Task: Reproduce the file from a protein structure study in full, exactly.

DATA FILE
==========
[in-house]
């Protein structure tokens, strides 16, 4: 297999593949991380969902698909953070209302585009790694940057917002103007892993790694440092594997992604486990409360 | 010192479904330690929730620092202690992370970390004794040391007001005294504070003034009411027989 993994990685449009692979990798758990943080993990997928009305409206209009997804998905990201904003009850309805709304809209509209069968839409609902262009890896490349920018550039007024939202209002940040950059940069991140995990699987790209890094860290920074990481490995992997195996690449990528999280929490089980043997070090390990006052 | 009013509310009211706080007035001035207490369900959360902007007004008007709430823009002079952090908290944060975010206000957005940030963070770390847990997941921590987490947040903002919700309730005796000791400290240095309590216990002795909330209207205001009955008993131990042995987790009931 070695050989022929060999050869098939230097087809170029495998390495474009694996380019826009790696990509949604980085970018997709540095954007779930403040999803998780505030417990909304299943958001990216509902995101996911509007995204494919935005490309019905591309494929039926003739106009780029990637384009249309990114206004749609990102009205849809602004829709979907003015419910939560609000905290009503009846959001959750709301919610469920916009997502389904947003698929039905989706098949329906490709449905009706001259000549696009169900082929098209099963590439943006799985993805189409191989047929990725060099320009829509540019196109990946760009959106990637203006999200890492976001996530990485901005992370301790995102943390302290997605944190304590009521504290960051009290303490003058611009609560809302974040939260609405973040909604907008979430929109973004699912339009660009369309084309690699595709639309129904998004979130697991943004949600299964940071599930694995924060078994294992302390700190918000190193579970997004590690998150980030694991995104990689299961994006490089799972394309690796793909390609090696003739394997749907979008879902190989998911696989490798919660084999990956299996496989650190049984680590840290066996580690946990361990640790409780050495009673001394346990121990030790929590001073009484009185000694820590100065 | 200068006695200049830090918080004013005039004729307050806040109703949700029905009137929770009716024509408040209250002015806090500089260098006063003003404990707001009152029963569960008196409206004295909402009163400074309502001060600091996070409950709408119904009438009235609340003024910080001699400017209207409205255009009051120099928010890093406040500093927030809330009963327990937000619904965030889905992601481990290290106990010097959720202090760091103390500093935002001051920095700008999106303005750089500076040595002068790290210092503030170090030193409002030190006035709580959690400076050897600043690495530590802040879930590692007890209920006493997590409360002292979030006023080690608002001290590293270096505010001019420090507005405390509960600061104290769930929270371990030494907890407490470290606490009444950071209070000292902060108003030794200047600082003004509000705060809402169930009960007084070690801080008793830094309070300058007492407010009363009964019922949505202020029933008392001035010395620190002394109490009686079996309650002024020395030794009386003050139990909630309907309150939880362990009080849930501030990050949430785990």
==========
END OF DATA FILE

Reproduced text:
[in-house]
């Protein structure tokens, strides 16, 4: 297999593949991380969902698909953070209302585009790694940057917002103007892993790694440092594997992604486990409360 | 010192479904330690929730620092202690992370970390004794040391007001005294504070003034009411027989 993994990685449009692979990798758990943080993990997928009305409206209009997804998905990201904003009850309805709304809209509209069968839409609902262009890896490349920018550039007024939202209002940040950059940069991140995990699987790209890094860290920074990481490995992997195996690449990528999280929490089980043997070090390990006052 | 009013509310009211706080007035001035207490369900959360902007007004008007709430823009002079952090908290944060975010206000957005940030963070770390847990997941921590987490947040903002919700309730005796000791400290240095309590216990002795909330209207205001009955008993131990042995987790009931 070695050989022929060999050869098939230097087809170029495998390495474009694996380019826009790696990509949604980085970018997709540095954007779930403040999803998780505030417990909304299943958001990216509902995101996911509007995204494919935005490309019905591309494929039926003739106009780029990637384009249309990114206004749609990102009205849809602004829709979907003015419910939560609000905290009503009846959001959750709301919610469920916009997502389904947003698929039905989706098949329906490709449905009706001259000549696009169900082929098209099963590439943006799985993805189409191989047929990725060099320009829509540019196109990946760009959106990637203006999200890492976001996530990485901005992370301790995102943390302290997605944190304590009521504290960051009290303490003058611009609560809302974040939260609405973040909604907008979430929109973004699912339009660009369309084309690699595709639309129904998004979130697991943004949600299964940071599930694995924060078994294992302390700190918000190193579970997004590690998150980030694991995104990689299961994006490089799972394309690796793909390609090696003739394997749907979008879902190989998911696989490798919660084999990956299996496989650190049984680590840290066996580690946990361990640790409780050495009673001394346990121990030790929590001073009484009185000694820590100065 | 200068006695200049830090918080004013005039004729307050806040109703949700029905009137929770009716024509408040209250002015806090500089260098006063003003404990707001009152029963569960008196409206004295909402009163400074309502001060600091996070409950709408119904009438009235609340003024910080001699400017209207409205255009009051120099928010890093406040500093927030809330009963327990937000619904965030889905992601481990290290106990010097959720202090760091103390500093935002001051920095700008999106303005750089500076040595002068790290210092503030170090030193409002030190006035709580959690400076050897600043690495530590802040879930590692007890209920006493997590409360002292979030006023080690608002001290590293270096505010001019420090507005405390509960600061104290769930929270371990030494907890407490470290606490009444950071209070000292902060108003030794200047600082003004509000705060809402169930009960007084070690801080008793830094309070300058007492407010009363009964019922949505202020029933008392001035010395620190002394109490009686079996309650002024020395030794009386003050139990909630309907309150939880362990009080849930501030990050949430785990």